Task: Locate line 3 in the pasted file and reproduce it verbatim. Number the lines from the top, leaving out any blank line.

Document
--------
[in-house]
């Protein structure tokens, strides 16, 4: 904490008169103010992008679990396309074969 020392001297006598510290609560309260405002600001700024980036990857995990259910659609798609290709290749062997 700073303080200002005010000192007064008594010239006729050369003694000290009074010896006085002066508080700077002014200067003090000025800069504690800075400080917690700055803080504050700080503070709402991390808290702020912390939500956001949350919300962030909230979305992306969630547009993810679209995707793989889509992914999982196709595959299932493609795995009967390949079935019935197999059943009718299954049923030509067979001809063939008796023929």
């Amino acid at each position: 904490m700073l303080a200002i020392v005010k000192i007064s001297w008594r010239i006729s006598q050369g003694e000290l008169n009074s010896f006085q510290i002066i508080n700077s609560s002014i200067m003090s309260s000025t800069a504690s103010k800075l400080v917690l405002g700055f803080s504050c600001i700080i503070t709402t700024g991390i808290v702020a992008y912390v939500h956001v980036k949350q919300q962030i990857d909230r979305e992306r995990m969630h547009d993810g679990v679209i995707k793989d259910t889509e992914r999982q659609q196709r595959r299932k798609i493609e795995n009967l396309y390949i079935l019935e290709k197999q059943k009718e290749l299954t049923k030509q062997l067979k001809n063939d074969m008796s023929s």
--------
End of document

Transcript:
């Amino acid at each position: 904490m700073l303080a200002i020392v005010k000192i007064s001297w008594r010239i006729s006598q050369g003694e000290l008169n009074s010896f006085q510290i002066i508080n700077s609560s002014i200067m003090s309260s000025t800069a504690s103010k800075l400080v917690l405002g700055f803080s504050c600001i700080i503070t709402t700024g991390i808290v702020a992008y912390v939500h956001v980036k949350q919300q962030i990857d909230r979305e992306r995990m969630h547009d993810g679990v679209i995707k793989d259910t889509e992914r999982q659609q196709r595959r299932k798609i493609e795995n009967l396309y390949i079935l019935e290709k197999q059943k009718e290749l299954t049923k030509q062997l067979k001809n063939d074969m008796s023929s």